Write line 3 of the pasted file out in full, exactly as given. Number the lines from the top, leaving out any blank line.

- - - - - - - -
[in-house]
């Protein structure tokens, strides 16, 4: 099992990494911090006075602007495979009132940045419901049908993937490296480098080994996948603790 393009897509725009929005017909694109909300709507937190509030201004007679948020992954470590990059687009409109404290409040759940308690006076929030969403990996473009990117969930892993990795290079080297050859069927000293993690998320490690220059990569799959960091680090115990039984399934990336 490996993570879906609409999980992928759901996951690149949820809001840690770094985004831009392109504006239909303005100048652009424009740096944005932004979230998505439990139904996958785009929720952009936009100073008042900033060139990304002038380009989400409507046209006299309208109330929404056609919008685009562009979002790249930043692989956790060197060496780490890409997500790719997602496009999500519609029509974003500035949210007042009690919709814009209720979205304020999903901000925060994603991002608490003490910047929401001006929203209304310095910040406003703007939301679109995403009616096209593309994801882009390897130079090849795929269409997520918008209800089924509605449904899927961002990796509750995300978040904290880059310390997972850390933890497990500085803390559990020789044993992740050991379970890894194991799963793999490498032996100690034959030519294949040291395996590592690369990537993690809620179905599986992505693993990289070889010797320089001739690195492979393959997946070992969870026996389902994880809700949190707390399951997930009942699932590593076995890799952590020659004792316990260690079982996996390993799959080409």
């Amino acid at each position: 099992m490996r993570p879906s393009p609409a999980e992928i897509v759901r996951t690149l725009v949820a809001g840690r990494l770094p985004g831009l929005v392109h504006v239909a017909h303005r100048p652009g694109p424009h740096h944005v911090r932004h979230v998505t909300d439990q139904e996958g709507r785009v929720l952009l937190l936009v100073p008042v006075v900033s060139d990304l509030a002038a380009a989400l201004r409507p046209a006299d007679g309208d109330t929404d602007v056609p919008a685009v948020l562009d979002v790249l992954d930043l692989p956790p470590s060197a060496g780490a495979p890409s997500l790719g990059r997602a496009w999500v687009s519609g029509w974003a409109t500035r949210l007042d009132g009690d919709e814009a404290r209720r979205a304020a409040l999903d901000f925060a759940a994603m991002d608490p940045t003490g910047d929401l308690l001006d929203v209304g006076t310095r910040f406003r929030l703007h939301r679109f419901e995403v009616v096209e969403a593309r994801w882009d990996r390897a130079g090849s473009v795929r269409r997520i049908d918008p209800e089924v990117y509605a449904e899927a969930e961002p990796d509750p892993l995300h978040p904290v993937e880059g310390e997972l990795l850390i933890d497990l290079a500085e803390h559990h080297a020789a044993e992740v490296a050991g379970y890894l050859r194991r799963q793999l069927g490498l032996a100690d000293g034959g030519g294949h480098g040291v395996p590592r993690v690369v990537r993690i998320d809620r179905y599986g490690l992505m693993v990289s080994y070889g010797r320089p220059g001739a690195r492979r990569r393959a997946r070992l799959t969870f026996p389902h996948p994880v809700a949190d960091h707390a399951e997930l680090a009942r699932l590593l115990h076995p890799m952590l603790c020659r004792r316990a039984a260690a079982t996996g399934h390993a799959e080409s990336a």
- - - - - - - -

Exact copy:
């Amino acid at each position: 099992m490996r993570p879906s393009p609409a999980e992928i897509v759901r996951t690149l725009v949820a809001g840690r990494l770094p985004g831009l929005v392109h504006v239909a017909h303005r100048p652009g694109p424009h740096h944005v911090r932004h979230v998505t909300d439990q139904e996958g709507r785009v929720l952009l937190l936009v100073p008042v006075v900033s060139d990304l509030a002038a380009a989400l201004r409507p046209a006299d007679g309208d109330t929404d602007v056609p919008a685009v948020l562009d979002v790249l992954d930043l692989p956790p470590s060197a060496g780490a495979p890409s997500l790719g990059r997602a496009w999500v687009s519609g029509w974003a409109t500035r949210l007042d009132g009690d919709e814009a404290r209720r979205a304020a409040l999903d901000f925060a759940a994603m991002d608490p940045t003490g910047d929401l308690l001006d929203v209304g006076t310095r910040f406003r929030l703007h939301r679109f419901e995403v009616v096209e969403a593309r994801w882009d990996r390897a130079g090849s473009v795929r269409r997520i049908d918008p209800e089924v990117y509605a449904e899927a969930e961002p990796d509750p892993l995300h978040p904290v993937e880059g310390e997972l990795l850390i933890d497990l290079a500085e803390h559990h080297a020789a044993e992740v490296a050991g379970y890894l050859r194991r799963q793999l069927g490498l032996a100690d000293g034959g030519g294949h480098g040291v395996p590592r993690v690369v990537r993690i998320d809620r179905y599986g490690l992505m693993v990289s080994y070889g010797r320089p220059g001739a690195r492979r990569r393959a997946r070992l799959t969870f026996p389902h996948p994880v809700a949190d960091h707390a399951e997930l680090a009942r699932l590593l115990h076995p890799m952590l603790c020659r004792r316990a039984a260690a079982t996996g399934h390993a799959e080409s990336a």